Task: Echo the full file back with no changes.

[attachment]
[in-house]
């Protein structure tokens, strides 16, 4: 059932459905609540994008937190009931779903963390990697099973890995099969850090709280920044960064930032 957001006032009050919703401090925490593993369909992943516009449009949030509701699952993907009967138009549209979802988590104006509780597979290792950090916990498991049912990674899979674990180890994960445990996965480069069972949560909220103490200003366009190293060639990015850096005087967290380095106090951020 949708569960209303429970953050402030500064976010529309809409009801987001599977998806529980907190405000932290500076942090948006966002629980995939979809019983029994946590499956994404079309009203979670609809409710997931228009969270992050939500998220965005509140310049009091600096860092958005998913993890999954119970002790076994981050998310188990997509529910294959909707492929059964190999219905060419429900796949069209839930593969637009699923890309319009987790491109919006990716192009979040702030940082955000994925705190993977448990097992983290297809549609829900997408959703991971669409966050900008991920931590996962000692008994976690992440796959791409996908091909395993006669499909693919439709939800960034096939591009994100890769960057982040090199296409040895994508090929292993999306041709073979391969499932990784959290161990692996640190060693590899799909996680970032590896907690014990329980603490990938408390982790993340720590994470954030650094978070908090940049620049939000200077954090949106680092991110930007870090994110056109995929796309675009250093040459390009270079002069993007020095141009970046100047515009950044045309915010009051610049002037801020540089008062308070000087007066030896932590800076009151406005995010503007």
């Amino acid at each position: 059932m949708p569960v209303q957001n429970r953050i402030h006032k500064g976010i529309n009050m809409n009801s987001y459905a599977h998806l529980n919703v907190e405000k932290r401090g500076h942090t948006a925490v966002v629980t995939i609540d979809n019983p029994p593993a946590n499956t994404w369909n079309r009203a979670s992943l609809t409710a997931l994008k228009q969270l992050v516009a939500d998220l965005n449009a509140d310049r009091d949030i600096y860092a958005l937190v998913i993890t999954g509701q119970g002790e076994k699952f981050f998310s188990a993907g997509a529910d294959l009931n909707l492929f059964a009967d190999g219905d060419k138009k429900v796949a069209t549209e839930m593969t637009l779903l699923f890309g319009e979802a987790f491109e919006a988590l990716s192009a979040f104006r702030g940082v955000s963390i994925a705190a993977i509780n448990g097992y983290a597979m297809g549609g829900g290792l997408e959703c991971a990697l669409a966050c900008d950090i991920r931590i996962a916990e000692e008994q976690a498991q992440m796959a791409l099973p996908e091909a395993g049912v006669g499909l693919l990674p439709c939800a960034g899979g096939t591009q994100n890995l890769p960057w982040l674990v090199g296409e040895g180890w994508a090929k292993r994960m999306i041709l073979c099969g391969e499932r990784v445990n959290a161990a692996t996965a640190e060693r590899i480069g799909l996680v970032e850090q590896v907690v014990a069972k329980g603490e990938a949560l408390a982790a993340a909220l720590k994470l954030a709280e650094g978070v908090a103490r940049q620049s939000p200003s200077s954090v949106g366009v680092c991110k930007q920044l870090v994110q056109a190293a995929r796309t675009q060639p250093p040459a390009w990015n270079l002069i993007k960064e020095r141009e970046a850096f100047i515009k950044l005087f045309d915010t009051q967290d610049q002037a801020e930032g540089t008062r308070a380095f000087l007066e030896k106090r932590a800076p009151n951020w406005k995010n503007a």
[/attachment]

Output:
[in-house]
């Protein structure tokens, strides 16, 4: 059932459905609540994008937190009931779903963390990697099973890995099969850090709280920044960064930032 957001006032009050919703401090925490593993369909992943516009449009949030509701699952993907009967138009549209979802988590104006509780597979290792950090916990498991049912990674899979674990180890994960445990996965480069069972949560909220103490200003366009190293060639990015850096005087967290380095106090951020 949708569960209303429970953050402030500064976010529309809409009801987001599977998806529980907190405000932290500076942090948006966002629980995939979809019983029994946590499956994404079309009203979670609809409710997931228009969270992050939500998220965005509140310049009091600096860092958005998913993890999954119970002790076994981050998310188990997509529910294959909707492929059964190999219905060419429900796949069209839930593969637009699923890309319009987790491109919006990716192009979040702030940082955000994925705190993977448990097992983290297809549609829900997408959703991971669409966050900008991920931590996962000692008994976690992440796959791409996908091909395993006669499909693919439709939800960034096939591009994100890769960057982040090199296409040895994508090929292993999306041709073979391969499932990784959290161990692996640190060693590899799909996680970032590896907690014990329980603490990938408390982790993340720590994470954030650094978070908090940049620049939000200077954090949106680092991110930007870090994110056109995929796309675009250093040459390009270079002069993007020095141009970046100047515009950044045309915010009051610049002037801020540089008062308070000087007066030896932590800076009151406005995010503007």
């Amino acid at each position: 059932m949708p569960v209303q957001n429970r953050i402030h006032k500064g976010i529309n009050m809409n009801s987001y459905a599977h998806l529980n919703v907190e405000k932290r401090g500076h942090t948006a925490v966002v629980t995939i609540d979809n019983p029994p593993a946590n499956t994404w369909n079309r009203a979670s992943l609809t409710a997931l994008k228009q969270l992050v516009a939500d998220l965005n449009a509140d310049r009091d949030i600096y860092a958005l937190v998913i993890t999954g509701q119970g002790e076994k699952f981050f998310s188990a993907g997509a529910d294959l009931n909707l492929f059964a009967d190999g219905d060419k138009k429900v796949a069209t549209e839930m593969t637009l779903l699923f890309g319009e979802a987790f491109e919006a988590l990716s192009a979040f104006r702030g940082v955000s963390i994925a705190a993977i509780n448990g097992y983290a597979m297809g549609g829900g290792l997408e959703c991971a990697l669409a966050c900008d950090i991920r931590i996962a916990e000692e008994q976690a498991q992440m796959a791409l099973p996908e091909a395993g049912v006669g499909l693919l990674p439709c939800a960034g899979g096939t591009q994100n890995l890769p960057w982040l674990v090199g296409e040895g180890w994508a090929k292993r994960m999306i041709l073979c099969g391969e499932r990784v445990n959290a161990a692996t996965a640190e060693r590899i480069g799909l996680v970032e850090q590896v907690v014990a069972k329980g603490e990938a949560l408390a982790a993340a909220l720590k994470l954030a709280e650094g978070v908090a103490r940049q620049s939000p200003s200077s954090v949106g366009v680092c991110k930007q920044l870090v994110q056109a190293a995929r796309t675009q060639p250093p040459a390009w990015n270079l002069i993007k960064e020095r141009e970046a850096f100047i515009k950044l005087f045309d915010t009051q967290d610049q002037a801020e930032g540089t008062r308070a380095f000087l007066e030896k106090r932590a800076p009151n951020w406005k995010n503007a």